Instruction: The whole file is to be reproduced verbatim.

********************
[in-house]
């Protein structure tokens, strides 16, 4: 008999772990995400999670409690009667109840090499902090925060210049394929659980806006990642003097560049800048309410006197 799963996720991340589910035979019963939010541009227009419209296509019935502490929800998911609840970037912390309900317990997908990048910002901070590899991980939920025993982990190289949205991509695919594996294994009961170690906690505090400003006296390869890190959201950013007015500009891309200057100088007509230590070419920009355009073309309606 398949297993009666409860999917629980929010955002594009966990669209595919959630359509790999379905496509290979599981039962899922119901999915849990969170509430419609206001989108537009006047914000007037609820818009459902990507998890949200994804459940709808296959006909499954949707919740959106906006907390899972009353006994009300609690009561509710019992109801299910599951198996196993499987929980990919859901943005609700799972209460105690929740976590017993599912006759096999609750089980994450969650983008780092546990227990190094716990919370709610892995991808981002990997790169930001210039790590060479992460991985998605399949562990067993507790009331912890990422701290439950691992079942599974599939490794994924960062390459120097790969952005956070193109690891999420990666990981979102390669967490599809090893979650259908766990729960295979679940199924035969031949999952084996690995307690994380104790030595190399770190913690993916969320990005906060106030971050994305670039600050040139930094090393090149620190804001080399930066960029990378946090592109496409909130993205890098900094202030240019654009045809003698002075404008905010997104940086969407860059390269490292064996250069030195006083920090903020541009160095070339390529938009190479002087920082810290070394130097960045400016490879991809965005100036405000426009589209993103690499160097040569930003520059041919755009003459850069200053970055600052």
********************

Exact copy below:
[in-house]
């Protein structure tokens, strides 16, 4: 008999772990995400999670409690009667109840090499902090925060210049394929659980806006990642003097560049800048309410006197 799963996720991340589910035979019963939010541009227009419209296509019935502490929800998911609840970037912390309900317990997908990048910002901070590899991980939920025993982990190289949205991509695919594996294994009961170690906690505090400003006296390869890190959201950013007015500009891309200057100088007509230590070419920009355009073309309606 398949297993009666409860999917629980929010955002594009966990669209595919959630359509790999379905496509290979599981039962899922119901999915849990969170509430419609206001989108537009006047914000007037609820818009459902990507998890949200994804459940709808296959006909499954949707919740959106906006907390899972009353006994009300609690009561509710019992109801299910599951198996196993499987929980990919859901943005609700799972209460105690929740976590017993599912006759096999609750089980994450969650983008780092546990227990190094716990919370709610892995991808981002990997790169930001210039790590060479992460991985998605399949562990067993507790009331912890990422701290439950691992079942599974599939490794994924960062390459120097790969952005956070193109690891999420990666990981979102390669967490599809090893979650259908766990729960295979679940199924035969031949999952084996690995307690994380104790030595190399770190913690993916969320990005906060106030971050994305670039600050040139930094090393090149620190804001080399930066960029990378946090592109496409909130993205890098900094202030240019654009045809003698002075404008905010997104940086969407860059390269490292064996250069030195006083920090903020541009160095070339390529938009190479002087920082810290070394130097960045400016490879991809965005100036405000426009589209993103690499160097040569930003520059041919755009003459850069200053970055600052």